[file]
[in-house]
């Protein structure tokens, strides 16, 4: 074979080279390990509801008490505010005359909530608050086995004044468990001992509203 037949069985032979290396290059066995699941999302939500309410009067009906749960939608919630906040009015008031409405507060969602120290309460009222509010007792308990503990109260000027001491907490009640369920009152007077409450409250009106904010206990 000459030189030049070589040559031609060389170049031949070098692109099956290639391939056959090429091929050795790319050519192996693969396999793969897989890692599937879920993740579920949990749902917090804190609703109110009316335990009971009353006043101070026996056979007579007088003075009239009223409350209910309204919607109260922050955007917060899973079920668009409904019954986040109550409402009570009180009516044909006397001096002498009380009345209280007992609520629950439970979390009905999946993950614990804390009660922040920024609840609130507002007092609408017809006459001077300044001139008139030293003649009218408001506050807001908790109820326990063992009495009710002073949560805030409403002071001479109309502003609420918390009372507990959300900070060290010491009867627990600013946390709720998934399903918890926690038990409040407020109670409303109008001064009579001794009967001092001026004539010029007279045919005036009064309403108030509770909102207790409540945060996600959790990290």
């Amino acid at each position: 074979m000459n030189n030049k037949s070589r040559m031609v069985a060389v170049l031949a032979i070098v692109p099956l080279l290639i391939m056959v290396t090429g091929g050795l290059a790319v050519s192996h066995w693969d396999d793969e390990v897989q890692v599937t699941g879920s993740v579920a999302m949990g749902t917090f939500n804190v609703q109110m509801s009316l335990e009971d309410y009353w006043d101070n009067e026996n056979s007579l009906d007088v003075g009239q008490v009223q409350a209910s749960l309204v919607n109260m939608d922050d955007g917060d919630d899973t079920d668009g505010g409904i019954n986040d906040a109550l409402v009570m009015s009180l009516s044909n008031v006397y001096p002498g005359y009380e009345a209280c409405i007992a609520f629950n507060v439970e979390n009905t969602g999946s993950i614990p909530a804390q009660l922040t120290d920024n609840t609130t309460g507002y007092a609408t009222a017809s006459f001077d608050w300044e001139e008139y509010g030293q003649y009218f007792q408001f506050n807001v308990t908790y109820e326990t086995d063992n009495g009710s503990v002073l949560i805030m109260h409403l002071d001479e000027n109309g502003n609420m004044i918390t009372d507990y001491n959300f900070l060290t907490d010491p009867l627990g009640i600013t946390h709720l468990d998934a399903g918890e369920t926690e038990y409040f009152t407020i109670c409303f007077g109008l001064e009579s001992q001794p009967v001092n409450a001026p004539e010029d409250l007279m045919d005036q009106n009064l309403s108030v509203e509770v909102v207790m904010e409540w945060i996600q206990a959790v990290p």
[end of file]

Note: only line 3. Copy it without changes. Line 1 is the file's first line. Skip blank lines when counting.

């Amino acid at each position: 074979m000459n030189n030049k037949s070589r040559m031609v069985a060389v170049l031949a032979i070098v692109p099956l080279l290639i391939m056959v290396t090429g091929g050795l290059a790319v050519s192996h066995w693969d396999d793969e390990v897989q890692v599937t699941g879920s993740v579920a999302m949990g749902t917090f939500n804190v609703q109110m509801s009316l335990e009971d309410y009353w006043d101070n009067e026996n056979s007579l009906d007088v003075g009239q008490v009223q409350a209910s749960l309204v919607n109260m939608d922050d955007g917060d919630d899973t079920d668009g505010g409904i019954n986040d906040a109550l409402v009570m009015s009180l009516s044909n008031v006397y001096p002498g005359y009380e009345a209280c409405i007992a609520f629950n507060v439970e979390n009905t969602g999946s993950i614990p909530a804390q009660l922040t120290d920024n609840t609130t309460g507002y007092a609408t009222a017809s006459f001077d608050w300044e001139e008139y509010g030293q003649y009218f007792q408001f506050n807001v308990t908790y109820e326990t086995d063992n009495g009710s503990v002073l949560i805030m109260h409403l002071d001479e000027n109309g502003n609420m004044i918390t009372d507990y001491n959300f900070l060290t907490d010491p009867l627990g009640i600013t946390h709720l468990d998934a399903g918890e369920t926690e038990y409040f009152t407020i109670c409303f007077g109008l001064e009579s001992q001794p009967v001092n409450a001026p004539e010029d409250l007279m045919d005036q009106n009064l309403s108030v509203e509770v909102v207790m904010e409540w945060i996600q206990a959790v990290p």